SDOT also reported that it was petitioning the USDOT to allow the use of the city’s Priority Hire Program, since the project is federally funded. This would put an emphasis on hiring locally and putting money back into the city’s communities. Since this petition, Buttigieg announced that the USDOT would be reinstating the pilot program to allow local hiring provisions in federally-funded projects, which the City of Seattle supports through its Priority Hire and Community Workforce Agreement programs implemented in project contracts.

In late May last year, construction firm Kraemer North America was selected as the contractor for the job, officially putting the rehabilitation project in motion. While the Department reported that 2020 emergency measures have successfully halted the cracks from growing and that the structure is behaving as expected following additional stabilization efforts, it is ready to launch the project still ahead.

Kraemer was selected out of six firms that applied for the project. The list was then narrowed to a shortlist of three teams who were invited to interview and further demonstrate how their experience and qualifications make them best-suited for the project ahead.

The repair contract covers both the rehabilitation of the West Seattle High-Rise Bridge and the Spokane St. Swing Bridge. For the work, SDOT and Kraemer will collaborate to identify ways to stay on schedule and find innovative solutions. In addition, SDOT and Kraemer will also be working closely with WSDOT, the USDOT and the Federal Highway Administration to advance the project and safely reopen the bridge.

At the end of June, the U.S. Department of Transportation issued a grant advance notice, notifying the Seattle Department of Transportation that it had been awarded $11.25 million for repairs on the West Seattle High-Rise.

The funding is also slated to be used on the Spokane Street Swing Bridge (“low bridge”), that runs adjacent to the structure. The federal funding arrived through the Infrastructure for Rebuilding America (INFRA) discretionary grants program and is about half of the $21.6 million that the SDOT requested in its grant application back in March.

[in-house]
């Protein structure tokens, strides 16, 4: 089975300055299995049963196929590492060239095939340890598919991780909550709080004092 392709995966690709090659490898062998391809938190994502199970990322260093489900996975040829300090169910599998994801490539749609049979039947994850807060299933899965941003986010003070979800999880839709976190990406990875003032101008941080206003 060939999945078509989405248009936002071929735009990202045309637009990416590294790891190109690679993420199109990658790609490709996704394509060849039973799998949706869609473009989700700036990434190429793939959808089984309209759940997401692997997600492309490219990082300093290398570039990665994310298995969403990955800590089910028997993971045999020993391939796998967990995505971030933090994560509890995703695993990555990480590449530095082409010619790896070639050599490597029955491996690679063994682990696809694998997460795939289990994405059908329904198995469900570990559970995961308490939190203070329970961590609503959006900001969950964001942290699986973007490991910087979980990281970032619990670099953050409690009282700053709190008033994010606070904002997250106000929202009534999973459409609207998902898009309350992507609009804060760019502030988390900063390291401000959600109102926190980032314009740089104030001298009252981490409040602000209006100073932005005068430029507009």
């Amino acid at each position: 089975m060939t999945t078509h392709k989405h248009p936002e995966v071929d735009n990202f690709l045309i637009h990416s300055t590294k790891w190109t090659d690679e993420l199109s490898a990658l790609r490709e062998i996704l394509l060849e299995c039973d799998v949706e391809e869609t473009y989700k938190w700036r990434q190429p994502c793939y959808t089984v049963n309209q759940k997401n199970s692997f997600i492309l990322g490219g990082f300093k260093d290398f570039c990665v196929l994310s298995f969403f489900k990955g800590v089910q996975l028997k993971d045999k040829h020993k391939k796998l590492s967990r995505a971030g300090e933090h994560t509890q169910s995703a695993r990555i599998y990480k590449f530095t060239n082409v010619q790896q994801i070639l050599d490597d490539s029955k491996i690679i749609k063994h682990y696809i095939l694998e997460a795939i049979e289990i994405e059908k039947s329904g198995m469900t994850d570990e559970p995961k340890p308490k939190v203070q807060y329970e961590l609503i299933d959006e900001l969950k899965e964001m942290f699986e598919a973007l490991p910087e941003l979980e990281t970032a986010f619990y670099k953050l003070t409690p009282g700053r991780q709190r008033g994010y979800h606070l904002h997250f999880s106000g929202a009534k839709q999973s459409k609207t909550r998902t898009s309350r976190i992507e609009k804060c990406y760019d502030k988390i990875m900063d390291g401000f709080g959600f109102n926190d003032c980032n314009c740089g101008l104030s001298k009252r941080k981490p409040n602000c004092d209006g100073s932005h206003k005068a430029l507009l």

In September, SDOT reported that the final phase of repairs to the bridge were slated to begin in October. For the final phase, crews will be getting expansion joints together, among other materials, and have plans to construct and install platforms along the bridge for final repair construction.

At the time, the remaining portion of the project had a price tag of nearly $55 million, with federal funding expected to cover 70%.

Earlier this year, in April, SDOT announced that it would begin pouring structural concrete for repairs on the bridge. Work began after the final core drills were completed through the bridge’s pier structure in preparation for future post-tensioning.

According to SDOT, the next steps involved installing forms for blocks and anchors that secure the post-tensioned cables, including the concrete pours, followed by a final round of epoxy injection and carbon-fiber wrapping. Afterwards, the department planned to test and prepare the bridge to reopen.

Concrete was poured inside the bridge following the expansion joint concrete pours to improve post-tensioning that will provide additional strength on the bridge. The repairs reportedly required 245 cubic yards, or about 30 truckloads, of specialized concrete.

Upon completion, the bridge is expected to hold more than 20 million pounds of force and support 46 miles of steel cables.

Bridge Reopening

For its final testing, on Sept. 13, SDOT conducted “live load testing” by driving specialized trucks over the bridge and measuring how the bridge responds. Each truck weighed up to 80,000 pounds, with up to a dozen driving across the bridge, measuring to 960,000 pounds or 275 sedans traveling across the bridge.

SDOT then announced that the data from the testing confirmed that the bridge is "strong, safe and ready to reopen" as planned.